Today, many U.S. PR agencies are taking on international communications for businesses as they expand beyond our borders. The digital acceleration brought on by the global pandemic has in many ways made the media landscape more accessible to PR teams.
Many B2B tech companies with digital offerings, for example, market products and services worldwide, and they don’t always want to bring on multiple PR firms. They’re often looking for a single point of contact, supported by on-the-ground sales and media relations.
For PR teams, media relations outside North America offers similarities to domestic outreach, but there are key differences beyond language, of course. Here are five areas to consider when pitching international media.
Language isn’t just about translation
Any PR team will make sure a release or announcement is translated from English into the language of the population where it’s released. Yet there are less obvious factors. Proper translation — whether directly through a newswire distribution service or through a translation vendor like Gengo — can take up to several days to get back. Many announcements contain technical or legal terms, and every industry has its own vocabulary. So when devising announcement strategies, be sure to bake in extra lead time to avoid delays or last-minute confusion. Also it’s good practice to construct the release in a way that’s easy to translate. So avoid English slang or acronyms that may complicate the copy. That way ideas or concepts don’t get lost in translation, and you minimize the time-consuming back-and-forth during the review process.
Using universal language in an announcement will work in some areas. However, figuring out the best way to localize the language in a release — whether it’s with graphics that might hit home on a local level, or a reference to local standards or regulations — will help it resonate with local audiences.
Learn local media and publications
If you work in PR, chances are you have a firm grip on the relevant U.S. media and a data resource to keep track of whom to pitch. In fact, 95% of PR folks use a media database to help manage their outreach. Yet international media is less familiar, so it’s important to take the time to research both mainstream and trade publications in all regions. After identifying key publications, dive into each to identify specific journalists for whom your announcement or story is relevant.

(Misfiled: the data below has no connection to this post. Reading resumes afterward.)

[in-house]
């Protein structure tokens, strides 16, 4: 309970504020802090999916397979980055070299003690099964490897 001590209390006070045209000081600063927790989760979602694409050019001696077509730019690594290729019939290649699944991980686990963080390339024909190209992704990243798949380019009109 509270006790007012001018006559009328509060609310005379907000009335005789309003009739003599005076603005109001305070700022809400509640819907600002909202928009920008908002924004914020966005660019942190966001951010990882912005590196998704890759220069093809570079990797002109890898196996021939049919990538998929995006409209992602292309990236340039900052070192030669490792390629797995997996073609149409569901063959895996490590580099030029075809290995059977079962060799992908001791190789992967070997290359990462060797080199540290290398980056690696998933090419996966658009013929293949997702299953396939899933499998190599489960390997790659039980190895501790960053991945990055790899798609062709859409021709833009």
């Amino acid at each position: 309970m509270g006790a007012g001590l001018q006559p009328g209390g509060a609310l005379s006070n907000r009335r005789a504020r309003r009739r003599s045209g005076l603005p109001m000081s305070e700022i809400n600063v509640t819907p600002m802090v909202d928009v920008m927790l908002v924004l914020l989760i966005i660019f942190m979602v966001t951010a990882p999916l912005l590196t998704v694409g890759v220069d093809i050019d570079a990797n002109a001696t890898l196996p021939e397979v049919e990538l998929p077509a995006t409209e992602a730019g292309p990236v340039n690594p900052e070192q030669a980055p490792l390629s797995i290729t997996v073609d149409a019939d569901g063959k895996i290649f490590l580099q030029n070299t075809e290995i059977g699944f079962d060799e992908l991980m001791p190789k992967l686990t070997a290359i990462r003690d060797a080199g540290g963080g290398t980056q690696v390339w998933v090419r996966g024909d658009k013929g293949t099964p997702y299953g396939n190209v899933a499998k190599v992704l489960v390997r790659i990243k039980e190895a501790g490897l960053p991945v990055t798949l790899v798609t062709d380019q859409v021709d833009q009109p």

When looking for media to pitch internationally, it’s wise to include foreign bureaus of U.S.-based publications. Most of the larger ones — NY Times, WSJ, etc. — have correspondents who cover news based in other countries. While these publications are familiar to anyone located in the U.S., finding the most relevant foreign contacts will help build out international media lists and ultimately be a major benefit for international PR. Understanding whom to target ensures that your announcements are reaching the right people — and ultimately the right audience.
Plan for time zones and other logistics
Logistical challenges are a given when you’re dealing with international PR. The best time to reach journalists is usually at the start of their work day. Most importantly, embargoes for most announcements lift first thing in the morning, local time. So it’s important to be strategic with timing for any international PR campaign, particularly when dealing with global news announcements that are embargoed in several time zones.
Assess local and regional relevance
Not every story will be relevant in every region. Some could address a problem or situation that’s not timely, while others may include a technology move that’s too advanced (or not advanced enough) for a given market. A common issue is an announcement that pertains to a company that’s widely recognized in the U.S. or Europe, yet utterly unknown in APAC, for example. You’ll have to adjust the level of detail and background information in the pitch and release accordingly to make sure journalists understand the potential impact of the news.
Know cultural differences
Respecting and understanding all relevant cultural norms in specific markets is an essential part of conducting successful international PR. This can be everything from knowing which countries prefer more formal language in pitches, to familiarizing yourself with any slang or local dialect. Further, it’s important to know holiday schedules and local events. Several EMEA countries observe many more federal holidays than we do here in the U.S., and many Asian populations observe lengthy holidays that last days or weeks. It’s a good idea to keep an international holiday calendar that tracks holidays in the countries you’re targeting.
In addition, it’s important to know the ways that earned media is different in other parts of the world. PR efforts in some regions place a stronger value and emphasis on paid media, while the news might be controlled by the government in some fashion. Any cultural differences should always be considered when coming up with a plan for media outreach. Little things can help build credibility with the reporters you’re trying to connect with.
While there is no question that on-the-ground and local support is essential for many markets, a single point-of-contact can also work, as can same-language media relations and pitching across borders. These are some of the ways for U.S.-based PR professionals to best conduct media relations across borders.